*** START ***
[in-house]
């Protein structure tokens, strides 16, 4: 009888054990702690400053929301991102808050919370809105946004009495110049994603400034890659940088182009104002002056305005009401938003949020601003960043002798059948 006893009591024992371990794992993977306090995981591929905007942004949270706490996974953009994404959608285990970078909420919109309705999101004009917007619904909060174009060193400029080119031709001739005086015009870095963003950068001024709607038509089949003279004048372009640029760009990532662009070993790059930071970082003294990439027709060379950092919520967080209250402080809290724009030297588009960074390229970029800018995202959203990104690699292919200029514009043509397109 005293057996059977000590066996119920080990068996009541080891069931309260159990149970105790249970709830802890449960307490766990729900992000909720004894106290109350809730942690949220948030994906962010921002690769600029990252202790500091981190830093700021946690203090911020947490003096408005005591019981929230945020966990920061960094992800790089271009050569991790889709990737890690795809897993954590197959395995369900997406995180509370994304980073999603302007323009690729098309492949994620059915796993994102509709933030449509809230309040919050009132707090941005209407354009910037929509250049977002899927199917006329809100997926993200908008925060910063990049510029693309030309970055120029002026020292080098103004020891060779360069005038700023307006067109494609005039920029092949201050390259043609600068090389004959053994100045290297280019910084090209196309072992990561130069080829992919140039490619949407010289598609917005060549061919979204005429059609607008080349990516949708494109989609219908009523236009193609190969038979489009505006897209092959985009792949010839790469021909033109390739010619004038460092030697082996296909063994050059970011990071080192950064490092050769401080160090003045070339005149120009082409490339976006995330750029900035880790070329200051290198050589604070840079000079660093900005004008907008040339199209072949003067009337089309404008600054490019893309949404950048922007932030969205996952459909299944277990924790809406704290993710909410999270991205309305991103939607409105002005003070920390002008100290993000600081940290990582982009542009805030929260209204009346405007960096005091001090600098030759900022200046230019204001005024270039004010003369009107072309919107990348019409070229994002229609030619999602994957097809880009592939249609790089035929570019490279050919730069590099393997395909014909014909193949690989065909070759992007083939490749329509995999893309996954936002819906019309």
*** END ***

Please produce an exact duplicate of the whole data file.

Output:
[in-house]
């Protein structure tokens, strides 16, 4: 009888054990702690400053929301991102808050919370809105946004009495110049994603400034890659940088182009104002002056305005009401938003949020601003960043002798059948 006893009591024992371990794992993977306090995981591929905007942004949270706490996974953009994404959608285990970078909420919109309705999101004009917007619904909060174009060193400029080119031709001739005086015009870095963003950068001024709607038509089949003279004048372009640029760009990532662009070993790059930071970082003294990439027709060379950092919520967080209250402080809290724009030297588009960074390229970029800018995202959203990104690699292919200029514009043509397109 005293057996059977000590066996119920080990068996009541080891069931309260159990149970105790249970709830802890449960307490766990729900992000909720004894106290109350809730942690949220948030994906962010921002690769600029990252202790500091981190830093700021946690203090911020947490003096408005005591019981929230945020966990920061960094992800790089271009050569991790889709990737890690795809897993954590197959395995369900997406995180509370994304980073999603302007323009690729098309492949994620059915796993994102509709933030449509809230309040919050009132707090941005209407354009910037929509250049977002899927199917006329809100997926993200908008925060910063990049510029693309030309970055120029002026020292080098103004020891060779360069005038700023307006067109494609005039920029092949201050390259043609600068090389004959053994100045290297280019910084090209196309072992990561130069080829992919140039490619949407010289598609917005060549061919979204005429059609607008080349990516949708494109989609219908009523236009193609190969038979489009505006897209092959985009792949010839790469021909033109390739010619004038460092030697082996296909063994050059970011990071080192950064490092050769401080160090003045070339005149120009082409490339976006995330750029900035880790070329200051290198050589604070840079000079660093900005004008907008040339199209072949003067009337089309404008600054490019893309949404950048922007932030969205996952459909299944277990924790809406704290993710909410999270991205309305991103939607409105002005003070920390002008100290993000600081940290990582982009542009805030929260209204009346405007960096005091001090600098030759900022200046230019204001005024270039004010003369009107072309919107990348019409070229994002229609030619999602994957097809880009592939249609790089035929570019490279050919730069590099393997395909014909014909193949690989065909070759992007083939490749329509995999893309996954936002819906019309």